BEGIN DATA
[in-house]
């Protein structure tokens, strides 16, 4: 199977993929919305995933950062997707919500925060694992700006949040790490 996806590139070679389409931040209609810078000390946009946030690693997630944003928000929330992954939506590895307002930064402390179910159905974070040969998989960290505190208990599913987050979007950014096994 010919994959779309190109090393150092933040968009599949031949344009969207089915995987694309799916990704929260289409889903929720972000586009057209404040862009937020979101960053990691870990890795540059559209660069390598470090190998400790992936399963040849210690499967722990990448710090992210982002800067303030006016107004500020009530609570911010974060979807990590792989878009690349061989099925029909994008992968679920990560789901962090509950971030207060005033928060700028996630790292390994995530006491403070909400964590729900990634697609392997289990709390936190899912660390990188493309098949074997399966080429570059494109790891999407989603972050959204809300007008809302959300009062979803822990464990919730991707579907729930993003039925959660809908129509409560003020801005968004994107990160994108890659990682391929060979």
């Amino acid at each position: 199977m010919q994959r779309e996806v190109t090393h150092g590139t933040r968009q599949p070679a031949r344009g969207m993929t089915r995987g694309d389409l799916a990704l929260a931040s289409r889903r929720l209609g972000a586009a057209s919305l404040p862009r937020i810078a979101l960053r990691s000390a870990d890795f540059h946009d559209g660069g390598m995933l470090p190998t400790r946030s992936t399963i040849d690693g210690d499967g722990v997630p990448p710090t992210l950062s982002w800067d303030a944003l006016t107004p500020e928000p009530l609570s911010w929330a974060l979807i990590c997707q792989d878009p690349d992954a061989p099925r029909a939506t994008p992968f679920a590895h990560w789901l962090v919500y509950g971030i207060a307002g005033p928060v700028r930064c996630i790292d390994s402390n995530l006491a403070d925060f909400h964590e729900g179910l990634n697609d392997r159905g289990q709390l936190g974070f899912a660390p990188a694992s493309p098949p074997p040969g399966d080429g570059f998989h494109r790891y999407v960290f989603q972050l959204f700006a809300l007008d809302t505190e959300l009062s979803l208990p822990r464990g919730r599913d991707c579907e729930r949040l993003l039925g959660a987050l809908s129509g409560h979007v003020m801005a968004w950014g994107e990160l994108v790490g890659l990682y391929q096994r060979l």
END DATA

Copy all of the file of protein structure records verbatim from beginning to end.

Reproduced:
[in-house]
């Protein structure tokens, strides 16, 4: 199977993929919305995933950062997707919500925060694992700006949040790490 996806590139070679389409931040209609810078000390946009946030690693997630944003928000929330992954939506590895307002930064402390179910159905974070040969998989960290505190208990599913987050979007950014096994 010919994959779309190109090393150092933040968009599949031949344009969207089915995987694309799916990704929260289409889903929720972000586009057209404040862009937020979101960053990691870990890795540059559209660069390598470090190998400790992936399963040849210690499967722990990448710090992210982002800067303030006016107004500020009530609570911010974060979807990590792989878009690349061989099925029909994008992968679920990560789901962090509950971030207060005033928060700028996630790292390994995530006491403070909400964590729900990634697609392997289990709390936190899912660390990188493309098949074997399966080429570059494109790891999407989603972050959204809300007008809302959300009062979803822990464990919730991707579907729930993003039925959660809908129509409560003020801005968004994107990160994108890659990682391929060979």
């Amino acid at each position: 199977m010919q994959r779309e996806v190109t090393h150092g590139t933040r968009q599949p070679a031949r344009g969207m993929t089915r995987g694309d389409l799916a990704l929260a931040s289409r889903r929720l209609g972000a586009a057209s919305l404040p862009r937020i810078a979101l960053r990691s000390a870990d890795f540059h946009d559209g660069g390598m995933l470090p190998t400790r946030s992936t399963i040849d690693g210690d499967g722990v997630p990448p710090t992210l950062s982002w800067d303030a944003l006016t107004p500020e928000p009530l609570s911010w929330a974060l979807i990590c997707q792989d878009p690349d992954a061989p099925r029909a939506t994008p992968f679920a590895h990560w789901l962090v919500y509950g971030i207060a307002g005033p928060v700028r930064c996630i790292d390994s402390n995530l006491a403070d925060f909400h964590e729900g179910l990634n697609d392997r159905g289990q709390l936190g974070f899912a660390p990188a694992s493309p098949p074997p040969g399966d080429g570059f998989h494109r790891y999407v960290f989603q972050l959204f700006a809300l007008d809302t505190e959300l009062s979803l208990p822990r464990g919730r599913d991707c579907e729930r949040l993003l039925g959660a987050l809908s129509g409560h979007v003020m801005a968004w950014g994107e990160l994108v790490g890659l990682y391929q096994r060979l």